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Hui Li and Ryan L. Sriver

Abstract

Tropical cyclone (TC)-induced ocean vertical mixing can alter the upper-ocean temperature structure, influencing ocean heat content variability and meridional ocean heat transport. TC–ocean interactions can influence tropical variability on seasonal to interannual time scales. Here the impacts of TCs on the global ocean and the associated feedbacks are investigated using a hierarchy of high-resolution global ocean model simulations featuring the Community Earth System Model (CESM). The aim is to understand the potential impact of the model’s self-generated transient TC events on the modeled global ocean. Two ocean-only simulations are performed using the atmosphere boundary conditions from a fully coupled preindustrial CESM simulation configured with 0.25° atmosphere resolution and the nominal 1° ocean resolution (with ~0.25° meridional resolution in the tropics). The high-resolution coupled model is capable of directly simulating TC events with wind structure and climatology generally consistent with observations. TC effects at the ocean–atmosphere boundary are filtered out in one of the ocean simulations (OCN_FILT) while fully retained in the other (OCN_TC) in order to isolate the effect of the TCs on regional and global ocean variability across multiple time scales (from intraseasonal to interdecadal). Results show that the model-simulated TCs can 1) alter surface and subsurface ocean temperature patterns and variability; 2) affect ocean energetics, including increasing ocean mixed layer depth and strengthening subtropical gyre and meridional overturning circulations; and 3) influence ocean meridional heat transport and ocean heat content from seasonal to interannual time scales. Results help provide insights into the model behavior and the physical nature of the effect of TCs within the Earth system.

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Ryan L. Sriver, Axel Timmermann, Michael E. Mann, Klaus Keller, and Hugues Goosse

Abstract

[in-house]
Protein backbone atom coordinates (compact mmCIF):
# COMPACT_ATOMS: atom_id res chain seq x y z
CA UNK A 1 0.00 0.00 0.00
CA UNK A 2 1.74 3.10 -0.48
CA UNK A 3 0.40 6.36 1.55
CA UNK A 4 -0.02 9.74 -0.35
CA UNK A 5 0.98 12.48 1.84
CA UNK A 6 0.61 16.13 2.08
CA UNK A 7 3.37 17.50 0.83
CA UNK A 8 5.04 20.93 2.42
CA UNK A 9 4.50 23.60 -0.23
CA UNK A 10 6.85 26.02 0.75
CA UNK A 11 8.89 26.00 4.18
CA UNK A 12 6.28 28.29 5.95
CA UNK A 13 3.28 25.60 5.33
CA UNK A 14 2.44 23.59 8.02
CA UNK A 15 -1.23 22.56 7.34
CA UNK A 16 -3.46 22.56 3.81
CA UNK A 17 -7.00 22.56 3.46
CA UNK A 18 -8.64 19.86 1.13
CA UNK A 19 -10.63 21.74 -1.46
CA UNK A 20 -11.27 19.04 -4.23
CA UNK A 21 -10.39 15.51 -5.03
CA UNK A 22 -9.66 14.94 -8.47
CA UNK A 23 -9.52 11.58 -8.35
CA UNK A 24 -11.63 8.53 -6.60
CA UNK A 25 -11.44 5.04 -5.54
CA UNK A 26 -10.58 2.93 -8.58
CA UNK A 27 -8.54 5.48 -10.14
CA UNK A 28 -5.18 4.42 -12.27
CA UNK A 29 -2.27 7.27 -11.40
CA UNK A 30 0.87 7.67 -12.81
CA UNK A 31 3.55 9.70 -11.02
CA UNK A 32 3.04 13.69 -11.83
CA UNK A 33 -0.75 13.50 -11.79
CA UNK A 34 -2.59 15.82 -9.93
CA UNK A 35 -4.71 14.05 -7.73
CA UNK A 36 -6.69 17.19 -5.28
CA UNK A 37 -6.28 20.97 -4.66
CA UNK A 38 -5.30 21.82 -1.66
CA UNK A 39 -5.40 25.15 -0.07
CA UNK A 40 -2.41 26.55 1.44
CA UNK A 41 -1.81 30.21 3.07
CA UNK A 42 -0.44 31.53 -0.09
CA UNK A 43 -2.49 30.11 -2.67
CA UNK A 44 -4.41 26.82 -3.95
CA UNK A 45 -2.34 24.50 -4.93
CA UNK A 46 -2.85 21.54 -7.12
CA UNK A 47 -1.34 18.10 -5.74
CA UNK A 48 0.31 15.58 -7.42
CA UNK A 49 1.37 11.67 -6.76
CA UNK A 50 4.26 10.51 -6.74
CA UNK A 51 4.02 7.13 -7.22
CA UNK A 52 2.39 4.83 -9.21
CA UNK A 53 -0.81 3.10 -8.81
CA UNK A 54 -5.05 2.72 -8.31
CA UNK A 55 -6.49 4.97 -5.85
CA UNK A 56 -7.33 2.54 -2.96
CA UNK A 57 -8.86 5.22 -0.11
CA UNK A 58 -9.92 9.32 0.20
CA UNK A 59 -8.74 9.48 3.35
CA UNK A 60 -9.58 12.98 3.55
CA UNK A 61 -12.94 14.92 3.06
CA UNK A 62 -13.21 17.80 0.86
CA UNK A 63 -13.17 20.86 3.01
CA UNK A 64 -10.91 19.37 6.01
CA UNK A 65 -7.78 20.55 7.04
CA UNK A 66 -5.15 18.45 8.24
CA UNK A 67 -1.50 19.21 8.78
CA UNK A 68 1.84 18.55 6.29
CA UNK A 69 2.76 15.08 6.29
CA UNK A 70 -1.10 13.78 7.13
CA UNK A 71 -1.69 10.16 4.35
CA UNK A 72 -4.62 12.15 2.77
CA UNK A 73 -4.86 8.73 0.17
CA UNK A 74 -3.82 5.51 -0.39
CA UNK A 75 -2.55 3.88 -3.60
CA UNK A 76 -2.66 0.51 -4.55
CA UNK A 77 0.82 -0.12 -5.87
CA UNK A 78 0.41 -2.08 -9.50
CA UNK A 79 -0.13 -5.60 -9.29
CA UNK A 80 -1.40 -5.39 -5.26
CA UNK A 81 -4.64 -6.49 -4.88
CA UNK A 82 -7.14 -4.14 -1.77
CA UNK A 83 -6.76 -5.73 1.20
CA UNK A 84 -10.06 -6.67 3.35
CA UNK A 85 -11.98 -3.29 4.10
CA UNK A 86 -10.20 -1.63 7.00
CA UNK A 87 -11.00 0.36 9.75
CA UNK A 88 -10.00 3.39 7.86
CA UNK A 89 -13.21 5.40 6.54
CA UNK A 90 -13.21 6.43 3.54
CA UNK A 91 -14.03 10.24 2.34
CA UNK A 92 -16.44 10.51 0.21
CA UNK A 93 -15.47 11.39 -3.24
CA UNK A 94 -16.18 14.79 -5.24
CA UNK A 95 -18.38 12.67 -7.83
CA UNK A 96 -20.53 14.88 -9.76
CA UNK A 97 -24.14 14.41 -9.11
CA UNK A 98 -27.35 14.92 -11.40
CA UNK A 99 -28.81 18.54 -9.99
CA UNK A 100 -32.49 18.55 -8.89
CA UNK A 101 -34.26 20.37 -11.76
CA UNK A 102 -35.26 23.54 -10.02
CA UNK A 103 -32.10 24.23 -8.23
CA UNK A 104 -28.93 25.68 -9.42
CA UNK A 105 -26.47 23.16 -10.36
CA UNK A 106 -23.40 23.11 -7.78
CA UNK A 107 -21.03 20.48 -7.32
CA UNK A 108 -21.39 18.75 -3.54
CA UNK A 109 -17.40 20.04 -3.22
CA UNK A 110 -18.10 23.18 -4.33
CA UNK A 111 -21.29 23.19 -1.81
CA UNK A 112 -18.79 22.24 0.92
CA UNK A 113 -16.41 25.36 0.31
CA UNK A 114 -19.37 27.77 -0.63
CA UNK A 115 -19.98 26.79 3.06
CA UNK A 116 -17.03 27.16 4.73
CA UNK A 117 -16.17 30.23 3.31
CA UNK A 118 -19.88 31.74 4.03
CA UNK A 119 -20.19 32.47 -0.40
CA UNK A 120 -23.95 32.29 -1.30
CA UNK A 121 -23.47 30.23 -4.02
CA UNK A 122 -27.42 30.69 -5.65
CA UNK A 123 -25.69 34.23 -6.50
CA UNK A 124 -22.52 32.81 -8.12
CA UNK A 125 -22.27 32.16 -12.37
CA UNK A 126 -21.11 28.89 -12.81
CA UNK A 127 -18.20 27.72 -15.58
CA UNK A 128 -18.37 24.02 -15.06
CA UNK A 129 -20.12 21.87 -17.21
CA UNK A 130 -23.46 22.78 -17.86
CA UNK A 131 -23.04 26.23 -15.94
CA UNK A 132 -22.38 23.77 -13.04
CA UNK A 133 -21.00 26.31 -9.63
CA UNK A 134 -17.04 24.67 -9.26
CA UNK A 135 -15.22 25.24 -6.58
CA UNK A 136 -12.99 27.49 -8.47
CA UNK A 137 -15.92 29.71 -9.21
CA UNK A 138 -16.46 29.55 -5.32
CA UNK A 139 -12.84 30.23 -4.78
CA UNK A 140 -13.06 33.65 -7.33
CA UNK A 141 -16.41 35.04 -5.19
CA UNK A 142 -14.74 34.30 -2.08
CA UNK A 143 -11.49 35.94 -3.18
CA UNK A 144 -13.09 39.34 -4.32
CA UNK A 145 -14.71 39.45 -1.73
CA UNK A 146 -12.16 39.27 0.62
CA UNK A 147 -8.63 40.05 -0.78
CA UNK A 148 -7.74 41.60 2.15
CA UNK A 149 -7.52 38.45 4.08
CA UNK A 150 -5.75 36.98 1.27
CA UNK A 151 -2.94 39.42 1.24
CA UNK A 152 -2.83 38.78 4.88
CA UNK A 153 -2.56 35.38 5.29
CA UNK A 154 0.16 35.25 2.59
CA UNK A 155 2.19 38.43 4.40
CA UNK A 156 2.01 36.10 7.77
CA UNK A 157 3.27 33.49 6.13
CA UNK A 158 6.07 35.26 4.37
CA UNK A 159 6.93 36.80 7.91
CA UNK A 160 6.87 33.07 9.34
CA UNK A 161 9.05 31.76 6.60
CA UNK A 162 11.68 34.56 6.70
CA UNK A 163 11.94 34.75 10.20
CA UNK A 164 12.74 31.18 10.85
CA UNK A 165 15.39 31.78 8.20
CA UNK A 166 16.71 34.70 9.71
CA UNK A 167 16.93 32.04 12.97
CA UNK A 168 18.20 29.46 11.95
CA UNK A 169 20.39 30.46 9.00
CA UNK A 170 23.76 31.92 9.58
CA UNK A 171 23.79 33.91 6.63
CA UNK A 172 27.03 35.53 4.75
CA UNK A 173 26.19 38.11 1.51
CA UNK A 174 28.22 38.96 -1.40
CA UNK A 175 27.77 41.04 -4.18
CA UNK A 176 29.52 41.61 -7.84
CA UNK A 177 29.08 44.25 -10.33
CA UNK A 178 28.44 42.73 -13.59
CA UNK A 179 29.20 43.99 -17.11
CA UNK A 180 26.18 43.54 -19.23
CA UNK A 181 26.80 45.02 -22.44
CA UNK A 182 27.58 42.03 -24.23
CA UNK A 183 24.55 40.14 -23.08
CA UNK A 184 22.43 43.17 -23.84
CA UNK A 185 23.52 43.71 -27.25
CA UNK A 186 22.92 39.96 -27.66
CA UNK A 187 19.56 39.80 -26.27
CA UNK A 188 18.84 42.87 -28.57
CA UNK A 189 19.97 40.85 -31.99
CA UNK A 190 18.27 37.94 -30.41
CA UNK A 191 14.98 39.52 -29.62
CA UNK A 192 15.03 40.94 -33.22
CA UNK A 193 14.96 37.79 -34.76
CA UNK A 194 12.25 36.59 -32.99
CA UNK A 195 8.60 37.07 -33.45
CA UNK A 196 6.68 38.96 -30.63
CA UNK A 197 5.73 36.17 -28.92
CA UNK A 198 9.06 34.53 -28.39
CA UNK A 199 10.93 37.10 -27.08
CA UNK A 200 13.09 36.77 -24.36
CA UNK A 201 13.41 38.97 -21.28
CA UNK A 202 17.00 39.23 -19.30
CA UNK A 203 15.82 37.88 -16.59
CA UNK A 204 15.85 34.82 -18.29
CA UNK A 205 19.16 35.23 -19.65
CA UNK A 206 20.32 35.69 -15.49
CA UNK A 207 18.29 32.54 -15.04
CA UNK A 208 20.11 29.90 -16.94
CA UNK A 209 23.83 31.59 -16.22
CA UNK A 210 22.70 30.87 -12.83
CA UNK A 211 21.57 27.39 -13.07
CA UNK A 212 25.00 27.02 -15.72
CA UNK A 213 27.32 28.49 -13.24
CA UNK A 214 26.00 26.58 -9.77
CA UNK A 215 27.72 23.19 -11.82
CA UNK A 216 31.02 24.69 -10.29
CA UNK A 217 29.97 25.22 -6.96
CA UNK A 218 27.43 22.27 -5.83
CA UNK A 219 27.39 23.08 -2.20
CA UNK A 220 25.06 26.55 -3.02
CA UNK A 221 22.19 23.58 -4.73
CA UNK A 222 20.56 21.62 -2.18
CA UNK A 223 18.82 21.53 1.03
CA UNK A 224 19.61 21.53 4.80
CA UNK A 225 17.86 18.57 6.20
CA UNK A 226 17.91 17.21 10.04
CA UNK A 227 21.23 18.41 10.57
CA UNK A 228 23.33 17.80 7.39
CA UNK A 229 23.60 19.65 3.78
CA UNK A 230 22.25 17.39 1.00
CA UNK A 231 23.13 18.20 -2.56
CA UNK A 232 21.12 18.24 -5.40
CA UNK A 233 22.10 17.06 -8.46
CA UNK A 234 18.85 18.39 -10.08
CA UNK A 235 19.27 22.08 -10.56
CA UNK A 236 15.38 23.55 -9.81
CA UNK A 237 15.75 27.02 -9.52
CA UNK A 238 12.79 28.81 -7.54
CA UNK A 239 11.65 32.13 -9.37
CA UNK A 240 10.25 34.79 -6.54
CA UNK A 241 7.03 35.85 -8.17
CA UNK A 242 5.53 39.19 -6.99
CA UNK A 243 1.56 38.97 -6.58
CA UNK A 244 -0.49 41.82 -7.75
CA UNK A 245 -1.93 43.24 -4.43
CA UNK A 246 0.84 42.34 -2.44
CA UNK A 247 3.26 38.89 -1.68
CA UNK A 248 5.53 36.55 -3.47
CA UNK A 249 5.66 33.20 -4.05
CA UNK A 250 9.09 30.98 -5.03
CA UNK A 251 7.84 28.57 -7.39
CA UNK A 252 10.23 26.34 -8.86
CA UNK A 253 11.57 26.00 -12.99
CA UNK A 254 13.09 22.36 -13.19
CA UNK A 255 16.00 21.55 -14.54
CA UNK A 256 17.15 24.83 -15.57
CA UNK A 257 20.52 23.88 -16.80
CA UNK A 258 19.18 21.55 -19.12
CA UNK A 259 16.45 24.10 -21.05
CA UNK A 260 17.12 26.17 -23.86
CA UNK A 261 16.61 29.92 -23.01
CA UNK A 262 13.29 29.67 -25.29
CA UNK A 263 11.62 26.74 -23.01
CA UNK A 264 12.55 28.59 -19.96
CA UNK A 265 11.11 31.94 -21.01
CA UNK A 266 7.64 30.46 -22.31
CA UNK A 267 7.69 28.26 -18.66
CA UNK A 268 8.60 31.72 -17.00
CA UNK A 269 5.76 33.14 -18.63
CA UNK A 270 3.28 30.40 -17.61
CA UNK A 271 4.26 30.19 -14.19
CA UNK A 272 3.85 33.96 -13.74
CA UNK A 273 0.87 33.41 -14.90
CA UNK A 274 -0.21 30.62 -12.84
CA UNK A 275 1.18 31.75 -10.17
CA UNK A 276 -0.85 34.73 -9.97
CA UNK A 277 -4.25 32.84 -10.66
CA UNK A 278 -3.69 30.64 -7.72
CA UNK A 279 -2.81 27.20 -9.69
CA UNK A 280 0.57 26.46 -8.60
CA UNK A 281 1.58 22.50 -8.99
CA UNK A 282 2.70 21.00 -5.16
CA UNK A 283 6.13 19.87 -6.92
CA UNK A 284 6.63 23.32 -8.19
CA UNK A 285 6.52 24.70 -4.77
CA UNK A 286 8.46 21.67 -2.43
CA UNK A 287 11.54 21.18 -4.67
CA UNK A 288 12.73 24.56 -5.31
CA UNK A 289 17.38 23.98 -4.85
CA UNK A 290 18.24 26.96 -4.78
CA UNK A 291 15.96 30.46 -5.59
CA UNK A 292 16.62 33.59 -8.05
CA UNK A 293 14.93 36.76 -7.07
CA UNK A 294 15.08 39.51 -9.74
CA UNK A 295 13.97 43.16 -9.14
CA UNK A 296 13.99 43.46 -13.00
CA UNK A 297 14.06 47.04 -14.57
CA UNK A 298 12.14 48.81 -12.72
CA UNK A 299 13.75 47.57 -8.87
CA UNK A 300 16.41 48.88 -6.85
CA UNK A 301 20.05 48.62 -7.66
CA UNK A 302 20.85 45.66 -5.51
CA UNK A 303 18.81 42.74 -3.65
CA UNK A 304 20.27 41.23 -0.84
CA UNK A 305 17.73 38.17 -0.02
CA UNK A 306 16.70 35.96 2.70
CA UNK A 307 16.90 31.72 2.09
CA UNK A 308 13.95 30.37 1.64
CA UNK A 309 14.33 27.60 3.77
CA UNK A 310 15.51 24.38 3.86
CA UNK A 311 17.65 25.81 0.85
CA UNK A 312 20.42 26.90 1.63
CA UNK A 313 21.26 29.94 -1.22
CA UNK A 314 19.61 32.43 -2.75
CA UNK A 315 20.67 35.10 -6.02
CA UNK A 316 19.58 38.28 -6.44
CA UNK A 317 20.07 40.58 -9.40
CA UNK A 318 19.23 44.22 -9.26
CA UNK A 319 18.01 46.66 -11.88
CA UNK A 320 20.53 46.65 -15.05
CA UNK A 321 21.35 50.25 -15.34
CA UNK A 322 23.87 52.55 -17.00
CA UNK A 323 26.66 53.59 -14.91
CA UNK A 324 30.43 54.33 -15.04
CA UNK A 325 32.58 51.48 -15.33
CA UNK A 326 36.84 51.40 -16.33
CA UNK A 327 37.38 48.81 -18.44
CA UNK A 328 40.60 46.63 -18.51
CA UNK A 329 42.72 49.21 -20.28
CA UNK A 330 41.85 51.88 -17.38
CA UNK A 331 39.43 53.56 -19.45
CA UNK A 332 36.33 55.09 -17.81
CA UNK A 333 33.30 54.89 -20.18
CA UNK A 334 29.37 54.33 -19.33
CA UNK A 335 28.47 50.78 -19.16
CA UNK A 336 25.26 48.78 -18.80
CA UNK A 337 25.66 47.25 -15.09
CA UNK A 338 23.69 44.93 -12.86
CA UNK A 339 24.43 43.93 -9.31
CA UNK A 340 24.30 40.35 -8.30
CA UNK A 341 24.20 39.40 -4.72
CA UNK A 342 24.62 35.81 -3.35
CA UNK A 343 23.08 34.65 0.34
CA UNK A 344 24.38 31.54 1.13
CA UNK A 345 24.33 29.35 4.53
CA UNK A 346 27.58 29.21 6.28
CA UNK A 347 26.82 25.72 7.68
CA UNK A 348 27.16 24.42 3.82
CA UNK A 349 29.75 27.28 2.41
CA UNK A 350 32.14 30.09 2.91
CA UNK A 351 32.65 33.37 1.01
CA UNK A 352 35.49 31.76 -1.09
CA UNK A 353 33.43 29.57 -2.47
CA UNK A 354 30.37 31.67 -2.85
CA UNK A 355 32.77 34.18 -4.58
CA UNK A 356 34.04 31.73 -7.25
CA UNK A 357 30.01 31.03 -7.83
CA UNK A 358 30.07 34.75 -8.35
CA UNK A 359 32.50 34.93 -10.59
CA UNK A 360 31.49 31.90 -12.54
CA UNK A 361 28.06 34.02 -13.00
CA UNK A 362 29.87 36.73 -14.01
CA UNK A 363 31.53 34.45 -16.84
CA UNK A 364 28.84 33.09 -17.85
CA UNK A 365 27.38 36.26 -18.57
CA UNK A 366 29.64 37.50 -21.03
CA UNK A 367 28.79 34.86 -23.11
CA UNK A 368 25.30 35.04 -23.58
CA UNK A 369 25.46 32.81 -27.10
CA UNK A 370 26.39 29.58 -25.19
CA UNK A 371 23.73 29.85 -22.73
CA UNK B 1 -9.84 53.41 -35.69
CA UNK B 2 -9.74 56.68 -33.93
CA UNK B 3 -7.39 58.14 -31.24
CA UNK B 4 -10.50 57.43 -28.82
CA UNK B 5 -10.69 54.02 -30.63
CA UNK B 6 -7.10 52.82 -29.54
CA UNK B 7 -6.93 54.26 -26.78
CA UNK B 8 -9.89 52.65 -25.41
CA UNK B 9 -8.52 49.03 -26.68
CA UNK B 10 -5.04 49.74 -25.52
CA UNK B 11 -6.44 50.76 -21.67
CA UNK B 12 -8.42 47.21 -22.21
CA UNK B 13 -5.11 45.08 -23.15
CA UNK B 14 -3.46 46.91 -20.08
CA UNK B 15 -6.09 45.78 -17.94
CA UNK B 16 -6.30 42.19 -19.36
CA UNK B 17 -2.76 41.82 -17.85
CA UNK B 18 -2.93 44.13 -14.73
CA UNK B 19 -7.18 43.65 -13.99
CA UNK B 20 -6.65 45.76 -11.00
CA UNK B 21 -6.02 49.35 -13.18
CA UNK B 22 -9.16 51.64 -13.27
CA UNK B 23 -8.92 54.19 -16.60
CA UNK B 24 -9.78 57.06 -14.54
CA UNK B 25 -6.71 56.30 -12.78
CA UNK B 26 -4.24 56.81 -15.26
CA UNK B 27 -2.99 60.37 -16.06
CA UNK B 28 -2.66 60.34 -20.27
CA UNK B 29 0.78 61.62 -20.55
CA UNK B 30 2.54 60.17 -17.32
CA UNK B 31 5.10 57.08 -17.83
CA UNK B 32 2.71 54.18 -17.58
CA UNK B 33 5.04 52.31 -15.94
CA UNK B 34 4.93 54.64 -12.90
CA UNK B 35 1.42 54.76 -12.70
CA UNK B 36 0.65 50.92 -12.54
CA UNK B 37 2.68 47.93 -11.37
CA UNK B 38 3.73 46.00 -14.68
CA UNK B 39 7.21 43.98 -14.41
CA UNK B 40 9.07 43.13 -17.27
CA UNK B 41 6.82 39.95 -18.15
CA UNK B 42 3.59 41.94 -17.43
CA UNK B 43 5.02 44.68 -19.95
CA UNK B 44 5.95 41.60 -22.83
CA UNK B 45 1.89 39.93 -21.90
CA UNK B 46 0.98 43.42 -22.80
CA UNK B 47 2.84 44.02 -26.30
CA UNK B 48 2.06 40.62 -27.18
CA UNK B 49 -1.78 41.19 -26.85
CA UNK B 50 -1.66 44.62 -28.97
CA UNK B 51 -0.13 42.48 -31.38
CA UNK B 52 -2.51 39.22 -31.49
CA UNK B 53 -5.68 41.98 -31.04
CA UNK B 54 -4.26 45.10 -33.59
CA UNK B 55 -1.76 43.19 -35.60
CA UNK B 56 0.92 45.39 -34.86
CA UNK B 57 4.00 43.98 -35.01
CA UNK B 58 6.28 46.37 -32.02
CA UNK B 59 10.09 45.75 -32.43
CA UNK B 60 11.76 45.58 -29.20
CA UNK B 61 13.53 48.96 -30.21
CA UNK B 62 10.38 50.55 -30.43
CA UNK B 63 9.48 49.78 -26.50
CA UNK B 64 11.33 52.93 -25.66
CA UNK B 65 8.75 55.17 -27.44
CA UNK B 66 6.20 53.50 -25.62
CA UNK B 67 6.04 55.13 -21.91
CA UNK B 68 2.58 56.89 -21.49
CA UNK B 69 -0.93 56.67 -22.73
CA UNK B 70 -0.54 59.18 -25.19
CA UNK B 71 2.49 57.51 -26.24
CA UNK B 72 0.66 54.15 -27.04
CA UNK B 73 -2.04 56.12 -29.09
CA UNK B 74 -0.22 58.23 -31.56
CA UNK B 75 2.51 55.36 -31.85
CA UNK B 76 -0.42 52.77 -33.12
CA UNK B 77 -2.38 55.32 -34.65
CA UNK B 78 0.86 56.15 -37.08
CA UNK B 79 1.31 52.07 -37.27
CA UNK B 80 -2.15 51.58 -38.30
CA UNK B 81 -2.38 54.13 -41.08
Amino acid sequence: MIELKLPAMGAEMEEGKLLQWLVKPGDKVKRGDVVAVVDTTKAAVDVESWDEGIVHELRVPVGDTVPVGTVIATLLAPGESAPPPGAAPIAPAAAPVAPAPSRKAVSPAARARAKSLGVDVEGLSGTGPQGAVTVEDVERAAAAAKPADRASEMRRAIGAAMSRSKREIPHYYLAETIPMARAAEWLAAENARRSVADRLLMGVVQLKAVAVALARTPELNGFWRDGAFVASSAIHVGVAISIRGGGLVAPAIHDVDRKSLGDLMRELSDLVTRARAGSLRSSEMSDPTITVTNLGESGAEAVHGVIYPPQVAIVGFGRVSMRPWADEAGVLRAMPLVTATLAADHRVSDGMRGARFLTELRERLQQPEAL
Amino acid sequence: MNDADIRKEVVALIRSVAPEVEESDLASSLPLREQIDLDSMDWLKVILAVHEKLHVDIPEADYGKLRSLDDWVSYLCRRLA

A new anomaly coupling technique is introduced into a coarse-resolution dynamic climate model [the Liège Ocean Carbon Heteronomous model (LOCH)–Vegetation Continuous Description model (VECODE)–Earth System Models of Intermediate Complexity Climate deBilt (ECBILT)–Coupled Large-Scale Ice–Ocean model (CLIO)–Antarctic and Greenland Ice Sheet Model (AGISM) ensemble (LOVECLIM)], improving the model’s representation of eastern equatorial Pacific surface temperature variability. The anomaly coupling amplifies the surface diabatic atmospheric forcing within a Gaussian-shaped patch applied in the tropical Pacific Ocean. It is implemented with an improved predictive cloud scheme based on empirical relationships between cloud cover and key state variables. Results are presented from a perturbed physics ensemble systematically varying the parameters controlling the anomaly coupling patch size, location, and amplitude. The model’s optimal parameter combination is chosen through calibration against the observed power spectrum of monthly-mean surface temperature anomalies in the Niño-3 region. The calibrated model exhibits substantial improvement in equatorial Pacific interannual surface temperature variability and robustly reproduces El Niño–Southern Oscillation (ENSO)-like variability. The authors diagnose some of the key atmospheric and oceanic feedbacks in the model important for simulating ENSO-like variability, such as the positive Bjerknes feedback and the negative heat flux feedback, and analyze the recharge–discharge of the equatorial Pacific ocean heat content. They find LOVECLIM robustly captures important ocean dynamics related to thermocline adjustment and equatorial Kelvin waves. The calibrated model demonstrates some improvement in simulating atmospheric feedbacks, but the coupling between ocean and atmosphere is relatively weak. Because of the tractability of LOVECLIM and its consequent utility in exploring long-term climate variability and large ensemble perturbed physics experiments, improved representation of tropical Pacific ocean–atmosphere dynamics in the model may more readily allow for the investigation of the role of tropical Pacific ocean–atmosphere dynamics in past climate changes.